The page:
On a drizzly, overcast June evening in central London, hundreds of protesters gathered to demand a revolution.
“Liberate Hong Kong!” came the chant. “Revolution of our times!”
Many of those demonstrators outside the Chinese embassy were not even born when the Tiananmen Square massacre took place on the 4th of June, 1989, when Chinese troops crushed student-led protests in Beijing, leading to the deaths of hundreds if not thousands. Many of the demonstrators are however veterans of Hong Kong's pro-democracy protests in 2019.
“We are the same as the students of Tiananmen Square,” 19-year-old Ivan told VICE World News. He withheld his last name because he feared for the safety of his family and friends back in Hong Kong.
“The meaning of June 4th to Hong Kongers is that it made it very clear that the CCP [Chinese Communist Party] is a murderous regime. You simply cannot tolerate it.”
Like many there, Ivan fled Hong Kong after the Chinese government began to aggressively crack down on pro-democracy advocates. He couldn’t complete high school, and is now living in exile in London. “Hong Kong police can't arrest me in the UK,” he said.
Hong Kong was previously the only place in China where the massacre could be publicly commemorated. But not anymore.
Citing pandemic restrictions, the Chinese government this year deployed 7,000 police to prevent public gatherings, and blocked entry to Victoria Park, where a Tiananmen vigil has been held every year since the first anniversary of the 1989 massacre.
Banning the vigil is part of a disturbing crackdown on Hong Kong’s freedoms in the wake of the 2019 pro-democracy protests. Last year, China imposed a National Security Law which has broadly criminalised people, publications, and gatherings who are seen as subversive to the state.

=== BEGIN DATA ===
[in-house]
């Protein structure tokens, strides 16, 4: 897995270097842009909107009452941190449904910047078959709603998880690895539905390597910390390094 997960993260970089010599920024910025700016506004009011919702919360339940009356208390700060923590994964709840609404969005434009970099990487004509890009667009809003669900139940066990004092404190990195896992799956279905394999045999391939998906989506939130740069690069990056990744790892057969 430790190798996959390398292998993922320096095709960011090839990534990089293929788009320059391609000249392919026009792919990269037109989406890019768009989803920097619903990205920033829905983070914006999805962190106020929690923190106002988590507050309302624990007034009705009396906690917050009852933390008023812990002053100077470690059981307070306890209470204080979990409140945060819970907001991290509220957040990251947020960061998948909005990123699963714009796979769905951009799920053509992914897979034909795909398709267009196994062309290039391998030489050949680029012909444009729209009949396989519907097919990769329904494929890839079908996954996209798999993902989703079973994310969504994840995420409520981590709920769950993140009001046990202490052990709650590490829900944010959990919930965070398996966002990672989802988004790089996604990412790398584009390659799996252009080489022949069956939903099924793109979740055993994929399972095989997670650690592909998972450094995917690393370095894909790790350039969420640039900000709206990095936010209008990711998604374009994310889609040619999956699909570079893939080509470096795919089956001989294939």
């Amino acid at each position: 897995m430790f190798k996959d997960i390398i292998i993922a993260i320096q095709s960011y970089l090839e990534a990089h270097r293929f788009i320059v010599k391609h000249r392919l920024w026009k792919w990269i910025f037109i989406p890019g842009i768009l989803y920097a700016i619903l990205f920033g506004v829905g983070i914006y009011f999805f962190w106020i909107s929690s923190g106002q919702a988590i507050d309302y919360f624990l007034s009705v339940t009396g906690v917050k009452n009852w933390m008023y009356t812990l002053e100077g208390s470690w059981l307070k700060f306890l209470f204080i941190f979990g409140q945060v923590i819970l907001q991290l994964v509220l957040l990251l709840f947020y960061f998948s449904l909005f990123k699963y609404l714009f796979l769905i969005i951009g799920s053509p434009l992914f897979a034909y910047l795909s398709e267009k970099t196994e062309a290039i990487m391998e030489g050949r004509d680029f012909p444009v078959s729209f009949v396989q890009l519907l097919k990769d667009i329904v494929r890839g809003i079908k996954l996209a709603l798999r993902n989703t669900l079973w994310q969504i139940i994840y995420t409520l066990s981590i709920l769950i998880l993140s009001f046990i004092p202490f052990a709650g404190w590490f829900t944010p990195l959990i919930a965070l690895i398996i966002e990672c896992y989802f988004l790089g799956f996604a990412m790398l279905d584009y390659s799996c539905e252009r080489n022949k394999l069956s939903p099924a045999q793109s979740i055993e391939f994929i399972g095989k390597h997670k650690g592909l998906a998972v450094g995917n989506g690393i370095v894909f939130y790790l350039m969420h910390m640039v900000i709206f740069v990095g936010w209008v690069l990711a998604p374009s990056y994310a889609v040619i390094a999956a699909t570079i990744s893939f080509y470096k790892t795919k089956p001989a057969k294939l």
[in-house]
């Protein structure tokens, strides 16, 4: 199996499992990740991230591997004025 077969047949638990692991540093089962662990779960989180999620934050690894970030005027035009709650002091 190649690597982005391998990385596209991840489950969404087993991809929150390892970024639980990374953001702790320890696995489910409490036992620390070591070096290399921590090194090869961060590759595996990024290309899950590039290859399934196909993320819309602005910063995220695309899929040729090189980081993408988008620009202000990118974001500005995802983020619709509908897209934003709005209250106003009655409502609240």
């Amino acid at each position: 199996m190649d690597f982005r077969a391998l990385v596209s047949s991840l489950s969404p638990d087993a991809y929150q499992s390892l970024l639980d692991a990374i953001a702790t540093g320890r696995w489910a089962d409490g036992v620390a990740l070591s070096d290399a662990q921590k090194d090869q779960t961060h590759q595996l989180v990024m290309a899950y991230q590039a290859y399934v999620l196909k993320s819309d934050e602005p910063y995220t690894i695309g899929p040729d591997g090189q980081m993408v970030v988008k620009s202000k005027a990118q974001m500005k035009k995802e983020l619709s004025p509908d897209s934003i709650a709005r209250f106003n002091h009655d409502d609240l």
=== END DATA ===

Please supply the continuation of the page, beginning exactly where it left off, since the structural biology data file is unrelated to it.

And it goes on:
On the 17th of June, Hong Kong Police arrested the editor and four executives at Apple Daily, the city’s only pro-democracy newspaper. With its assets frozen, the 26-year-old publication announced that it would shut down for good.
“After going through the 2019 movement, I understood clearly. The regime will suppress us by all means. The same way they did in mainland China,” Ivan said.
Because of the deteriorating political situation, the UK has allowed Hong Kongers born before 1997 – the year Britain returned the former colony to China – to apply for visas.
More than 150,000 people are expected to apply for this visa by the end of this year. Lincoln Chong, 26, is one of them.
Chong said he attended the vigil in Hong Kong’s Victoria Park every year for as long as he can remember. This year he continued the tradition in London.
“Hong Kongers are vibrant and resilient,” Chong said. “When Victoria Park vigil is banned, they gather outside the park and light candles on street corners. People are unwilling to give up.”